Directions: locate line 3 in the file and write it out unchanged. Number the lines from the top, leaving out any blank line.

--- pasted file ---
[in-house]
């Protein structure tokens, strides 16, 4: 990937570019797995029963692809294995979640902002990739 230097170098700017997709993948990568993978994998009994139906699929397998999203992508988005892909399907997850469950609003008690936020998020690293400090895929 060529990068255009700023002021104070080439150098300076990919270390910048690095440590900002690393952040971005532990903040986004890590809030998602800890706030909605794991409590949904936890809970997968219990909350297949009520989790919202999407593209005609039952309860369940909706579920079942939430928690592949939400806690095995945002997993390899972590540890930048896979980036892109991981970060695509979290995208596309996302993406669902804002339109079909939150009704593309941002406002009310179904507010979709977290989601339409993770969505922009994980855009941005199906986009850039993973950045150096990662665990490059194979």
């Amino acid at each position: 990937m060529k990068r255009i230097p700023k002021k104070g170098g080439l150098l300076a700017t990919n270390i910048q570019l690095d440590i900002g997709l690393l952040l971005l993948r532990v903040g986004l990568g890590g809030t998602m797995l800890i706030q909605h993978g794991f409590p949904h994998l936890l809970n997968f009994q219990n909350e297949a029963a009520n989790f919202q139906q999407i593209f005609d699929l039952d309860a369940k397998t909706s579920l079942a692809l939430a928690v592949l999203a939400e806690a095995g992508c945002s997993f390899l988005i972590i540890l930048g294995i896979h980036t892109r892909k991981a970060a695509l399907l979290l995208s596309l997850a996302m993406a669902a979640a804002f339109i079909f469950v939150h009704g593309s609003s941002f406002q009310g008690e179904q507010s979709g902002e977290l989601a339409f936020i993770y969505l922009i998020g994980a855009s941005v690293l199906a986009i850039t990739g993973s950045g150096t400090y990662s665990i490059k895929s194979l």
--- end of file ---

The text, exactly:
């Amino acid at each position: 990937m060529k990068r255009i230097p700023k002021k104070g170098g080439l150098l300076a700017t990919n270390i910048q570019l690095d440590i900002g997709l690393l952040l971005l993948r532990v903040g986004l990568g890590g809030t998602m797995l800890i706030q909605h993978g794991f409590p949904h994998l936890l809970n997968f009994q219990n909350e297949a029963a009520n989790f919202q139906q999407i593209f005609d699929l039952d309860a369940k397998t909706s579920l079942a692809l939430a928690v592949l999203a939400e806690a095995g992508c945002s997993f390899l988005i972590i540890l930048g294995i896979h980036t892109r892909k991981a970060a695509l399907l979290l995208s596309l997850a996302m993406a669902a979640a804002f339109i079909f469950v939150h009704g593309s609003s941002f406002q009310g008690e179904q507010s979709g902002e977290l989601a339409f936020i993770y969505l922009i998020g994980a855009s941005v690293l199906a986009i850039t990739g993973s950045g150096t400090y990662s665990i490059k895929s194979l």